Discover Nikkei

https://www.discovernikkei.org/en/interviews/clips/1212/

Finding supporters for the bill

I wanted to make sure that we had prominent members of the Congress as... you know, if I dropped the bill in, people would say, "Oh, that's self-serving. Mineta's an internee, of course." So I didn't want us to be in the forefront on this thing. So I wanted to make sure that we had judiciary committee members who were going to be, who were going to be considering this bill in committee to be co-sponsors. And so we went through this whole thing very extensively.

And then I would call on various people to talk to them on a one-on-one basis about being a co-sponsor. And I went to this one congressman, a fellow by the name of Tom Kindness from Ohio, a member of the judiciary committee. "It's nice to have you here, Norm, what do you have for me?" So I tell him I've got this bill, and it has to do with forming a commission, go back through the whole issue of evacuation and internment.

He sort of looked off in the distance and he says, "Yeah, I remember hearing about it. In fact, my old boss somehow was involved in that." I said, "Really?" I said, "What did you do?" He said, "Well, I was in the General Counsel's office at International Paper Company in Ohio. But our Washington, our senior vice president of government affairs was headquartered in Washington, and I think he had something to do with it." I said, "Really?" I said, "What was his name?" And he said, "Karl Bendetsen." And I go, I thought to myself, "Oh, crap. Here's the guy who engineered the evacuation and was the SOB who put us in camp."

So I just folded up my papers and I said, "Tom, thank you very much for the time," and I walked out of there. And Glen and I were walking out, and we go, oh man. You talk about doing research and know who you're talking to about stuff, but we, boy, we didn't know a thing about it.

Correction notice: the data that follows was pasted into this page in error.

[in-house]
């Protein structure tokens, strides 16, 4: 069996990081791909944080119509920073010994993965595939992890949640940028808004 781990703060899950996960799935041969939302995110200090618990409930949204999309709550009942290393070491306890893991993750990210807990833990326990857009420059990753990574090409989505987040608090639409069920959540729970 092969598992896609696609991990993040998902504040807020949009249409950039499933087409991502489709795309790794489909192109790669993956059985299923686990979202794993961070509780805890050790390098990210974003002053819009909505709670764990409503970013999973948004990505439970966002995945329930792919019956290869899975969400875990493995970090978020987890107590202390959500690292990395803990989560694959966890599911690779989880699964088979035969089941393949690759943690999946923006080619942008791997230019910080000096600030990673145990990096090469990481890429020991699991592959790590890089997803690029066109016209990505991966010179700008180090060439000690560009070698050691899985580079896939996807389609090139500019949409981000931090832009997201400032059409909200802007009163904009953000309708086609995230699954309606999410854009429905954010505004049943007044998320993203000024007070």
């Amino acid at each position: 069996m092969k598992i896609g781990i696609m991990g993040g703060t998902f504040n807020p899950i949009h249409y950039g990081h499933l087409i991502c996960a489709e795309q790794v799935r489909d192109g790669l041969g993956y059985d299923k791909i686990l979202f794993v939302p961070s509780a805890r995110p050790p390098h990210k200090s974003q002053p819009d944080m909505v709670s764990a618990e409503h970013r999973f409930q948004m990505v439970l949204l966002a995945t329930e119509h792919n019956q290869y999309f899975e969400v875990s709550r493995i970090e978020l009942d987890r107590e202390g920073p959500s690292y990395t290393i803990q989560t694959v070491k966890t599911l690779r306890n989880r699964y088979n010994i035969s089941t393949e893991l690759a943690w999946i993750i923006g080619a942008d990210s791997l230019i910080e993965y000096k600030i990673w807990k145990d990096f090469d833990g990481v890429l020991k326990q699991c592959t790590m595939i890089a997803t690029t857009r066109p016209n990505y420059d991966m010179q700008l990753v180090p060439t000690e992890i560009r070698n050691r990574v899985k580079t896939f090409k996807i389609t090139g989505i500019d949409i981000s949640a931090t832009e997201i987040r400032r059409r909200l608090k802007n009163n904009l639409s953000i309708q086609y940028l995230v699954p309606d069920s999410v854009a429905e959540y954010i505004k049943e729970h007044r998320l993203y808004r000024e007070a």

governments politics Redress movement

Date: July 4, 2008

Location: Colorado, US

Interviewer: Tom Ikeda

Contributed by: Watase Media Arts Center, Japanese American National Museum

Interviewee Bio

Norman Mineta was born on November 12, 1931 in San Jose, California. He and his family were incarcerated at the Heart Mountain internment camp during World War II.

He began his political career when he was appointed to a vacant San Jose City Council seat in San Jose and was elected to the seat the following term, followed by vice mayor and then becoming Mayor of San Jose in 1971.

Mineta served in the United States House of Representatives from 1975 to 1995 and was a key figure behind the passage of H.R. 442, the Civil Liberties Act of 1988, which officially apologized for and redressed the unconstitutional, mass incarceration of Japanese Americans during World War II.

In 2000, he became the first Asian American to hold a post in the presidential cabinet when President Clinton appointed Mineta as his Secretary of Commerce. The following year, President George W. Bush appointed him Secretary of Transportation, the only Democrat in Bush's cabinet, where he served as the longest serving Secretary of Transportation since the position was created in 1967. (December 2011)

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